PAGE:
The Union Law Ministry on Wednesday clarified that the Telangana Bill did not require Constitutional amendment and would be treated as a simple legislation that could be passed by voice vote.
The ministry said this in response to a reference from the Union Ministry of Home Affairs (MHA) based on a query from the Lok Sabha secretariat that whether Constitutional amendment was required to create a Legislative Council.
Citing Article 3 and 4(2) of the Constitution, the Law Ministry said the Group of Ministers (GoM) constituted to look into Andhra Pradesh bifurcation report had already deliberated on the Constitutional amendment issue before directing the Union Ministry of Home Affairs to prepare a Cabinet note and the Union Cabinet clearing the Bill.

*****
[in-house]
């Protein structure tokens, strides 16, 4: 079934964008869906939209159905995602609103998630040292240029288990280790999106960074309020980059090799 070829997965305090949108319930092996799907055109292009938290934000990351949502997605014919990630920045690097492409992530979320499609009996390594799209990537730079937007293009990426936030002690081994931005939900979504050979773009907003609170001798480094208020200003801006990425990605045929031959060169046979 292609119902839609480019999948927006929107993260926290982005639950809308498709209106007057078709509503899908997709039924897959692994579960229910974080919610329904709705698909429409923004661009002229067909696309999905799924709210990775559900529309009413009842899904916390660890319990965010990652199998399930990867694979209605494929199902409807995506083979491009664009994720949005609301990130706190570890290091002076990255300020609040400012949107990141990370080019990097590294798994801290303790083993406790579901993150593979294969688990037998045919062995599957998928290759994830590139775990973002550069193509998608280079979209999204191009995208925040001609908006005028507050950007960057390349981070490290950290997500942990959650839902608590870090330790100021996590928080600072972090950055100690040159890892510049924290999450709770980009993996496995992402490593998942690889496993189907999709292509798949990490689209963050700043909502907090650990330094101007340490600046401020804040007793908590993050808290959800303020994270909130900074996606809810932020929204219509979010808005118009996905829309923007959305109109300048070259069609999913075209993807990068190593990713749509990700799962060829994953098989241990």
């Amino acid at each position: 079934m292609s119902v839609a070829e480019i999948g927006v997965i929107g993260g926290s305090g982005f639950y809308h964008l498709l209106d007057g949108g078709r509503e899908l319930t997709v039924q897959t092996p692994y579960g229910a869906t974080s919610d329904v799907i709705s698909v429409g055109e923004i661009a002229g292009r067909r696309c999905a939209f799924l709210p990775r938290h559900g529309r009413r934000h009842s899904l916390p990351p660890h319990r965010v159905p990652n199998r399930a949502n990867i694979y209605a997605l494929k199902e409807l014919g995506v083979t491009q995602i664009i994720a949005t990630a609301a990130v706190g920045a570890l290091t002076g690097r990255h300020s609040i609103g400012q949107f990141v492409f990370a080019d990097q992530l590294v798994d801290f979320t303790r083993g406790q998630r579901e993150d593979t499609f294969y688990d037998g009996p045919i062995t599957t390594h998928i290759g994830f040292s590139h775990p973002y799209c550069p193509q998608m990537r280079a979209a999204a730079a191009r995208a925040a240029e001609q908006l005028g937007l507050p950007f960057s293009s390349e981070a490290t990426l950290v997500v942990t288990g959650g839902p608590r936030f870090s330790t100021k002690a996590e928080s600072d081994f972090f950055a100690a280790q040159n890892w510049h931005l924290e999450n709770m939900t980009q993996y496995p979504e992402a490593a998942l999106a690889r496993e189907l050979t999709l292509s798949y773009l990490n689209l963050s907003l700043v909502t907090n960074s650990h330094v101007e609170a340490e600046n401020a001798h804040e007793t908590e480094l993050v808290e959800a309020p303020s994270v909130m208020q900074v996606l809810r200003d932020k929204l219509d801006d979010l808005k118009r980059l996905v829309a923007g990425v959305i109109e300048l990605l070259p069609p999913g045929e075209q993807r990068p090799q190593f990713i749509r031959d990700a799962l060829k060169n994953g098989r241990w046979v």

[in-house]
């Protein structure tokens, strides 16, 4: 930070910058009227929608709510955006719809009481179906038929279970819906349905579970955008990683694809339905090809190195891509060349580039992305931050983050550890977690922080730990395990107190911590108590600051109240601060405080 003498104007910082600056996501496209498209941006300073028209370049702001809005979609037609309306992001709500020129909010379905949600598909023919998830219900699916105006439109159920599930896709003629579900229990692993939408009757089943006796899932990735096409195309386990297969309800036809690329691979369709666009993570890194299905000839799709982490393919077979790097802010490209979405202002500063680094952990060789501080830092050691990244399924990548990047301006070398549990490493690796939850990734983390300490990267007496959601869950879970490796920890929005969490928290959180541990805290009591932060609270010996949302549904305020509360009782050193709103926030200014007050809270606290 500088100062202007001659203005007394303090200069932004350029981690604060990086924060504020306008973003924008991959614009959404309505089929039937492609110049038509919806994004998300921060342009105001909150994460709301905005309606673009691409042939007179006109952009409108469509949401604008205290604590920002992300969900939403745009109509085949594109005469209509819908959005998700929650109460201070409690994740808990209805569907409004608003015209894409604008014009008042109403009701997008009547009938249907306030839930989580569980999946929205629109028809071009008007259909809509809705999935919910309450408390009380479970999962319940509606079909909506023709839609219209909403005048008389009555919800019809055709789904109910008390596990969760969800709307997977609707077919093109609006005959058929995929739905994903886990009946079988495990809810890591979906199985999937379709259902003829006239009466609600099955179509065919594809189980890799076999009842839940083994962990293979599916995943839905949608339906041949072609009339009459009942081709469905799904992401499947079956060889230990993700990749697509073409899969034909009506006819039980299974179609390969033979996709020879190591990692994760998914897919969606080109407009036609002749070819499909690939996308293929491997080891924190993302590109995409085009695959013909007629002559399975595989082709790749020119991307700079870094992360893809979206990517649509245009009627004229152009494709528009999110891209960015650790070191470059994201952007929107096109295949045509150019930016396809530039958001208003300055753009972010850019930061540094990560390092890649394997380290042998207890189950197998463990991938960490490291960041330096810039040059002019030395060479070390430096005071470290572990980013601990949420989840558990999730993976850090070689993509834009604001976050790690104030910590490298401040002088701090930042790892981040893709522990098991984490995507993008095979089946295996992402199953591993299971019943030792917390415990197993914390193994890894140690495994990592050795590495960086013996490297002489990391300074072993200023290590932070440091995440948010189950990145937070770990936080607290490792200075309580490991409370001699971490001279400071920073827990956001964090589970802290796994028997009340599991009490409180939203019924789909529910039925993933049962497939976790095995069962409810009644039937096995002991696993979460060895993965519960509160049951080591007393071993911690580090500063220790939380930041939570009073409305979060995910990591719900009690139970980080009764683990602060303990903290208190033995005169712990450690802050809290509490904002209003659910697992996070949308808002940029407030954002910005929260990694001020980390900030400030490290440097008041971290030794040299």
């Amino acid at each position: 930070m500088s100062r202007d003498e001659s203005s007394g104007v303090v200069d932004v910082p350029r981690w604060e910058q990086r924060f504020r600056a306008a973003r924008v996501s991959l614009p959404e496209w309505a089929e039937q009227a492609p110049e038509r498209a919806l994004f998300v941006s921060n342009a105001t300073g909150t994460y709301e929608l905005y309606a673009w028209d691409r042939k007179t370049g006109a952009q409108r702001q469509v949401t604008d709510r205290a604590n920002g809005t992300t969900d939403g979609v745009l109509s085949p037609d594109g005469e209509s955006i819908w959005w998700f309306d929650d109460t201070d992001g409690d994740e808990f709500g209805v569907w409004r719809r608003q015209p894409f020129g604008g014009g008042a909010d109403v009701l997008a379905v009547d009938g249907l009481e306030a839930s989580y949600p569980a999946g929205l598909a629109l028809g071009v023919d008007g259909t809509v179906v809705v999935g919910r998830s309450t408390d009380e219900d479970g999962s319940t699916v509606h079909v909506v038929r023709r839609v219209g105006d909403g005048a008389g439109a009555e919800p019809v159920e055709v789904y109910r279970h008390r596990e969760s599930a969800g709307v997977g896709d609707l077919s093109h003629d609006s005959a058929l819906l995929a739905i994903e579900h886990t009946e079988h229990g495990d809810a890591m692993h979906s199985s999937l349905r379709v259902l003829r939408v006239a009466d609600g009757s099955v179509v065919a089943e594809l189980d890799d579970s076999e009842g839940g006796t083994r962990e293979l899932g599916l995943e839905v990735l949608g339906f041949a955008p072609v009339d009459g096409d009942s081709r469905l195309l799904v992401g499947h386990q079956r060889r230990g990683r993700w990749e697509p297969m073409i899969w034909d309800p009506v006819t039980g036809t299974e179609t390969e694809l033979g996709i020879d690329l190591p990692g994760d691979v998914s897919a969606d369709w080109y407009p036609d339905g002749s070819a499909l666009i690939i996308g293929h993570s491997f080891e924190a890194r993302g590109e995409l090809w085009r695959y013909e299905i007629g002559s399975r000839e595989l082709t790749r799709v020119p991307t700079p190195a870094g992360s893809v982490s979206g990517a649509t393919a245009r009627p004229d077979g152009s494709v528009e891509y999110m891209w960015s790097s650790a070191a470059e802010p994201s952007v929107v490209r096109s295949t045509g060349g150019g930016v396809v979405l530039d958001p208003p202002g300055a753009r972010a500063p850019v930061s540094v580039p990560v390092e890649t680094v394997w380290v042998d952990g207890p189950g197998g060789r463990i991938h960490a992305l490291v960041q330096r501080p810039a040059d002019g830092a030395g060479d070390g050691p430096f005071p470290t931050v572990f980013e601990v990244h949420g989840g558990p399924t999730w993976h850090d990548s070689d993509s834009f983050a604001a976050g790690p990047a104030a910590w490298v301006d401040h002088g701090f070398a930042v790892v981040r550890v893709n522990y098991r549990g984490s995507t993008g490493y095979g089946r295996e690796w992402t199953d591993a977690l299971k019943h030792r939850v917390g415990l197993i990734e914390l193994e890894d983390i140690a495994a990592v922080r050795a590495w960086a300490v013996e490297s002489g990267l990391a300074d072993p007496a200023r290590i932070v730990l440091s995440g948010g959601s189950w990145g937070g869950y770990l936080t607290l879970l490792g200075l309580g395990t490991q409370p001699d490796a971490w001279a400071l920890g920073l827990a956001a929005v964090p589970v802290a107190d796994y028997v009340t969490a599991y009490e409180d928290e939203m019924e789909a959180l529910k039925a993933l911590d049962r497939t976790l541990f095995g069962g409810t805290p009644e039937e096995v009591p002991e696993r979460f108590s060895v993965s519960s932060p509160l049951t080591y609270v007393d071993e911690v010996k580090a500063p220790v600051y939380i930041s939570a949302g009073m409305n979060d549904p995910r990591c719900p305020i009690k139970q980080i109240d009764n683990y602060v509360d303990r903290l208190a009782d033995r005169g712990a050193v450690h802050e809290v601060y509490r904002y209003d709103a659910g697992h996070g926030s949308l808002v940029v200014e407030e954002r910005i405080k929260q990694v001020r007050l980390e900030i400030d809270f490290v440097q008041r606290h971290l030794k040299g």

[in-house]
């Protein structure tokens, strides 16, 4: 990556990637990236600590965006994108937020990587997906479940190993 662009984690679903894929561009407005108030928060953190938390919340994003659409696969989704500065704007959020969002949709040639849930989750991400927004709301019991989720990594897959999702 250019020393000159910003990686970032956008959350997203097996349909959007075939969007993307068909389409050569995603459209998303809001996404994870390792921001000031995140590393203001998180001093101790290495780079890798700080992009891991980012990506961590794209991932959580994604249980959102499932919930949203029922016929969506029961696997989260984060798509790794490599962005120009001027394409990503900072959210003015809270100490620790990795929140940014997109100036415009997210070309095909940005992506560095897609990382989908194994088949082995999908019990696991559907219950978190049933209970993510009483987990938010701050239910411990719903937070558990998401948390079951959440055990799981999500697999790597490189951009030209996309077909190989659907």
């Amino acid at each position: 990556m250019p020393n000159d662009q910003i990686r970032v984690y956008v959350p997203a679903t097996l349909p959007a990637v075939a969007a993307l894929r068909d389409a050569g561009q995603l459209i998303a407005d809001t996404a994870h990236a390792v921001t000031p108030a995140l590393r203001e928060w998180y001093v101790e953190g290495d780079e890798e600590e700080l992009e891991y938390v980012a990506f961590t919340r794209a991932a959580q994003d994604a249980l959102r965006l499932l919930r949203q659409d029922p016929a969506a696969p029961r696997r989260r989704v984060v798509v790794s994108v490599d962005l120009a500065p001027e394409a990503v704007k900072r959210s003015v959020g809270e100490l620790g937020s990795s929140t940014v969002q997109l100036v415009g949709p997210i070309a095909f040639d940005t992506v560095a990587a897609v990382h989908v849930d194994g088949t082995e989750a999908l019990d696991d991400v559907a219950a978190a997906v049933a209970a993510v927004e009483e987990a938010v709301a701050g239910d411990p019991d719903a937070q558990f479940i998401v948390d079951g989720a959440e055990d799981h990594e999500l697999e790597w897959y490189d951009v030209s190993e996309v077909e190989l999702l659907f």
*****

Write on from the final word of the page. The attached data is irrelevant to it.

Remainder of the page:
“The issue was discussed with Law Ministry officials during the GoM meeting and there was no need to seek its opinion for the second time.
The Constitutional amendment issue was satisfactorily addressed,” an Union Ministry of Home Affairs official said. Article 3 of the Constitution provides for formation of new states and alteration of areas, boundaries or names of existing states.
Article 4(2), while dealing with laws made under Article 3, states: “No such law as aforesaid shall be deemed to be an amendment of this Constitution for the purpose of Article 368.”
Article 368 deals with Power of Parliament to amend the Constitution and procedure.